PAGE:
Migrant families to be evicted as 60-day shelter stay limit in NYC expires soon

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Tuesday, January 9, 2024
Migrant families face eviction as 60 day shelter limit arrives
Lindsay Tuchman has the story.

EAST VILLAGE, Manhattan (WABC) -- New York City is starting the process of evicting migrant families from city-run shelters if they've been living there for more than 60 days.

Dr. Ted Long of Health + Hospitals said 40 asylum seeker families are checking out of the Row Hotel at 10 a.m. Tuesday after receiving 60-day notices.

Additional families will receive similar notices in the coming days and weeks.

Their children will go to school as normal and the parents will check out of the hotel. If they have nowhere else to go, they will be directed to return to the Roosevelt Hotel, the city's main intake center, to request another 60-day placement.

The city will try to place families in or near the school district where their children are currently enrolled and officials say no child will be forced to change schools, as is required by federal law.

Long stressed "we've never had a family or children sleep on the street in NYC...we are not going to let it happen."

Darla Miles is in Midtown with the story.

Lourdes, who arrived in New York City from the Dominican Republic, and is a nail artist, says it's been a difficult, confusing process.

She and her daughter Rayleny will be moving to the Bronx when they are forced to leave the hotel Saturday. They have somewhere to stay, but migrant advocates, worry that's not the case for others.

A protest was held Monday as critics argue moving children will disrupt their education.

"There is no leadership coming out of City Hall, in their effort to reduce the number of folks who need housing, they think ripping children out of their beds will make these families leave and go back to their countries of origin, that will not happen," advocate Christine Quinn said.

When these expiration notices were given out to single adults without children the city found that about 80% had arranged permanent housing. The hope is that a similarly high percentage will apply to families with children but the city won't know right away.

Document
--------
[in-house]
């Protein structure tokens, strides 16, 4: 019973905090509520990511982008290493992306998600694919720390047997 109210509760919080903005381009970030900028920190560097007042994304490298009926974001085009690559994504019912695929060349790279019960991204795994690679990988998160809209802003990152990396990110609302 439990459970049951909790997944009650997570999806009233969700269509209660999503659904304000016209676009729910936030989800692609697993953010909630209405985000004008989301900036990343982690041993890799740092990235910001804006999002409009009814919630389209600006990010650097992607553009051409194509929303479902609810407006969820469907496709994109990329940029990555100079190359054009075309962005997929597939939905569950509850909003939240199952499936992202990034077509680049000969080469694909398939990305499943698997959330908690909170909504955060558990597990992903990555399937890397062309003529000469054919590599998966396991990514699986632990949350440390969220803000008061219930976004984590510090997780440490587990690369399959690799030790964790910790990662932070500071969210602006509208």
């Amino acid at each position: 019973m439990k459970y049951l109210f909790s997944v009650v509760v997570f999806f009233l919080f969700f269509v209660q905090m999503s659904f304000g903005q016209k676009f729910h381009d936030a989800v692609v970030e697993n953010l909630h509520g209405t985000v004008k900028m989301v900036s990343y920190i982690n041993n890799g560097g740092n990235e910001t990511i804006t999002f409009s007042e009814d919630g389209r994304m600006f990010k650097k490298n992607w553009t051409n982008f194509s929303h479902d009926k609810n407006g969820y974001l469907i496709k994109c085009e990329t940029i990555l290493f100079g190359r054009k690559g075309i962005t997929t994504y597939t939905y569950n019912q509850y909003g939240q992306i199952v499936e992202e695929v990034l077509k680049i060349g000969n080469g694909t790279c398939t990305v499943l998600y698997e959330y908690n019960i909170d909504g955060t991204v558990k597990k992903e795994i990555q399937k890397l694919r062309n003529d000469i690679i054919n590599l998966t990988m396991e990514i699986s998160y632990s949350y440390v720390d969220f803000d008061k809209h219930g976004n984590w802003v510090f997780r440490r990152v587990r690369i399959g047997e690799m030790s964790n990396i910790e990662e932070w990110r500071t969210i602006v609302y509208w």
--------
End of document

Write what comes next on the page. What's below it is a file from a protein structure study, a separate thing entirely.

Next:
The city put the 30 and 60-day limits in place to free up shelter space. But some critics say it's only causing more chaos, and on top of it, buses of migrants from Texas continue to arrive.

Last week, Mayor Eric Adams announced a lawsuit against the 17 charter bus companies that have been transporting migrants to New York City.

It argues the companies are breaking New York law and should foot the bill for their care.

Governor Kathy Hochul says she'll consider showing the court her support for the lawsuit by filing an amicus brief.

Texas Gov. Greg Abbott says the lawsuit is baseless. He said on Fox News that Adams should sue the Biden administration instead.

"The lawsuit by the mayor violates the United States constitutions in several respects," Abbott said. "And the mayor is going to lose and lose badly."

Adams hit back at Abbott.

"Governor Abbott's continued use of migrants as political pawns is not only chaotic and inhumane but makes clear he puts politics over people," Adams said.

He insists the city will not let the migrant families down.

"This is not going to be a city where we're going to place children and families, on the street and have them sleep on the street. That it's not going to happen. We've made that clear. I think we've made it clear, uh, to the point that everyone should understand that," Adams said.

In the meantime, thousands of migrants continue to arrive weekly. Some buses have been arriving at NJ Transit stations to skirt the NYC executive order that restricts when buses can arrived at the Port Authority.

The Roosevelt Hotel in Midtown has served as the initial processing center for about 162,000 migrants who have flooded into the city since 2022.

About 70,000 migrants remain in the city's care.

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An investigation is ongoing.


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